"Uh-huh."
"Me too."

Music begins .... Bow-chicka-bow-bow

Rather then:

"Nothing's happening here until you can figure out a way to warm this cave up!"

One more thing about the insurance companies. The risk to the insurance company of any one person being a lifetime customer is pretty minimal as well given the frequency with which people tend to change employers these days. What this means to the insurance company is that even if a child is born only because they didn't provide BC coverage, the insurance company likely won't be responsible for that childs medical expenses for too many years. With the BC, they pay until that person decides they want to have a child and they still have to pay for the child on top of all the BC they covered.

publius
2007-Jun-27, 09:20 PM
The question is when are men NOT thinking about sex. Now that I'm 40, there's been a marked decline in the amount of time I think about sex. It's probably down to 97% of the time, now. An amazing 3% spent thinking about other things.

And it takes me an inordinate time to get "warmed up" now, too. About 1 minute compared to instantly when I was 20.

-Richard

Tucson_Tim
2007-Jun-27, 09:22 PM
And it takes me an inordinate time to get "warmed up" now, too. About 1 minute compared to instantly when I was 20.

-Richard

Please don't tell us how you get warmed up! :hand:

Delvo
2007-Jun-28, 03:49 AM
Jokes passed off as if they were reality, as in two posts above, are where stereotypes come from. No basis in reality necessary.

Tucson_Tim
2007-Jun-28, 03:55 AM
Jokes passed off as if they were reality, as in two posts above, are where stereotypes come from. No basis in reality necessary.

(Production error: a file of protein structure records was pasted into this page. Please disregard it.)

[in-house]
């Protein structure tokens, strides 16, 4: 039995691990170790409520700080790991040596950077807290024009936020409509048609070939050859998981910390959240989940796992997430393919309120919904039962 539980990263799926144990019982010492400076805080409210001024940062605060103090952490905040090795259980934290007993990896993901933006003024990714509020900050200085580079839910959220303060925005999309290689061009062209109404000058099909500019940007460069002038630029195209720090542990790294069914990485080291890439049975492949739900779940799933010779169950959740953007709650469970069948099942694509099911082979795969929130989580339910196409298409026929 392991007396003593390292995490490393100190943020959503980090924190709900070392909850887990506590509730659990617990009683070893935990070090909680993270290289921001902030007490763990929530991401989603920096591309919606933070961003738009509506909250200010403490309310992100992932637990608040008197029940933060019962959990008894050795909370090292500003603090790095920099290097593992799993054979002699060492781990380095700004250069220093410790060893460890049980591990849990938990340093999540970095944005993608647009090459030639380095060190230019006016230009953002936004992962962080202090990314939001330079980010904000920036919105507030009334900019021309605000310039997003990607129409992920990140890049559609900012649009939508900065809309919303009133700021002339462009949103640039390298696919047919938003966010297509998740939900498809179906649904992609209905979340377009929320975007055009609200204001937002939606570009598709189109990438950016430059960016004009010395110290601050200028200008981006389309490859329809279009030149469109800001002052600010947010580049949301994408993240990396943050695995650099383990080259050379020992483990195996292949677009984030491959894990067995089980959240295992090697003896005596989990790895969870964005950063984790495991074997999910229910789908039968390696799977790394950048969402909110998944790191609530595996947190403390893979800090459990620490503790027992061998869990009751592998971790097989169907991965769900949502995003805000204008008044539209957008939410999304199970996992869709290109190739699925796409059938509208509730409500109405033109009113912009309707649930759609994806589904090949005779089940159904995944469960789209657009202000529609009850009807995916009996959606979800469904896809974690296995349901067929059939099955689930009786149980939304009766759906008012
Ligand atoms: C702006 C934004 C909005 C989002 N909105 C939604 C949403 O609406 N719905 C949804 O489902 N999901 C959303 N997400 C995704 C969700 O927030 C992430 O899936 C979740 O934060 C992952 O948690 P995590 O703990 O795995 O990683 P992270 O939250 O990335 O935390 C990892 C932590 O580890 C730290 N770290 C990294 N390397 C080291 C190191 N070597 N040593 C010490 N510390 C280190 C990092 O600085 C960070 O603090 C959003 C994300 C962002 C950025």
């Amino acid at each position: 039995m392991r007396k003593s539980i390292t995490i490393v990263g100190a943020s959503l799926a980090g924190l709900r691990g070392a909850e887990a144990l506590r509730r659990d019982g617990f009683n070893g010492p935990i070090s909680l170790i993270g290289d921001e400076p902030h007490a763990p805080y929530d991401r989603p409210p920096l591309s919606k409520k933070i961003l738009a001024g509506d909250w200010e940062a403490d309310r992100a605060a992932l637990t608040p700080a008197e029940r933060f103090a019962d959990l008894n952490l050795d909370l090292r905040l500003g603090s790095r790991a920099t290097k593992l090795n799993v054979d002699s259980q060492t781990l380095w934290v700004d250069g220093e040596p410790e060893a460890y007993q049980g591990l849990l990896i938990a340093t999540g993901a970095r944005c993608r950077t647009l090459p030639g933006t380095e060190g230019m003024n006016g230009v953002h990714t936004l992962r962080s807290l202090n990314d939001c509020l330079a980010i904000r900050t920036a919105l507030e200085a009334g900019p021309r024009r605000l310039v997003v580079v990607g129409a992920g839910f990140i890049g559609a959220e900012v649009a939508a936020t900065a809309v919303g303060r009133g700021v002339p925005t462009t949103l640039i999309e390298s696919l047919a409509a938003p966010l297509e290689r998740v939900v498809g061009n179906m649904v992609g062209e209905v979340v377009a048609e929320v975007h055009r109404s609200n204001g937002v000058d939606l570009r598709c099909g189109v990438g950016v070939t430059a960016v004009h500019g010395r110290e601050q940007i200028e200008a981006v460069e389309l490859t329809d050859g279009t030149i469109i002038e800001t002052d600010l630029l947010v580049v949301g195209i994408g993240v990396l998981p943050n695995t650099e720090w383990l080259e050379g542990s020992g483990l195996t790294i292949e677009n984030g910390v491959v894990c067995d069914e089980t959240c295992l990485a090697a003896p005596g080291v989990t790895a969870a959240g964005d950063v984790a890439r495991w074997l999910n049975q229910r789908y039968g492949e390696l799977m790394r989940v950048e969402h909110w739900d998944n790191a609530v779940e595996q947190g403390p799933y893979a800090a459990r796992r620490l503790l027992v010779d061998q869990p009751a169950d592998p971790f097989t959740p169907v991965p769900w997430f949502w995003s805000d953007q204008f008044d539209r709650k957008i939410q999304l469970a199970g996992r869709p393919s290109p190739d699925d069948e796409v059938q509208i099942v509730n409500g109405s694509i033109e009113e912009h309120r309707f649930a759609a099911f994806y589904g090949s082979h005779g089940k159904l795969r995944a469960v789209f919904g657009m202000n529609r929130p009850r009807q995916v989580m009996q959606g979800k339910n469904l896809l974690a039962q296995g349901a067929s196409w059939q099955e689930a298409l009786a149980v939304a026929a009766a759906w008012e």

You're not referring to my post, I hope. I was making a little joke but I don't see where I was forming a sterotype. :confused:

Tobin Dax
2007-Jun-28, 04:05 AM
You're not referring to my post, I hope. I was making a little joke but I don't see where I was forming a sterotype. :confused:
Try counting again, Tim.

Tucson_Tim
2007-Jun-28, 04:08 AM
Try counting again, Tim.

You're right. I read "above two posts". Senility strikes again!

Never mind!

publius
2007-Jun-28, 05:15 AM
Quantifying how often someone thinks about something is well nigh impossible, and you'll hear stuff like "men think about sex every [short period of time]", where short period is anything like 1 minute to 7 seconds. That is just bunk, and no way to measure any frequency like that.

However, the Kinsey institute has some studies that put the numbers this way: 54% of men think about sex at least once a day, compared to 19% of women. I would say both figures are probably low, but the gap is about right.

Neuroscience has been looking into differences between the male and female brains, and that includes sex drive differences. As it was put it a book called "The Female Brain", by some author I can't recall, many such stereotypes do have a basis in reality.

Women's brains have an "eight lane superhighway" for processing emotional "data", while men have a "country road". When it comes to sex, men have the eight lane highway and women the country road.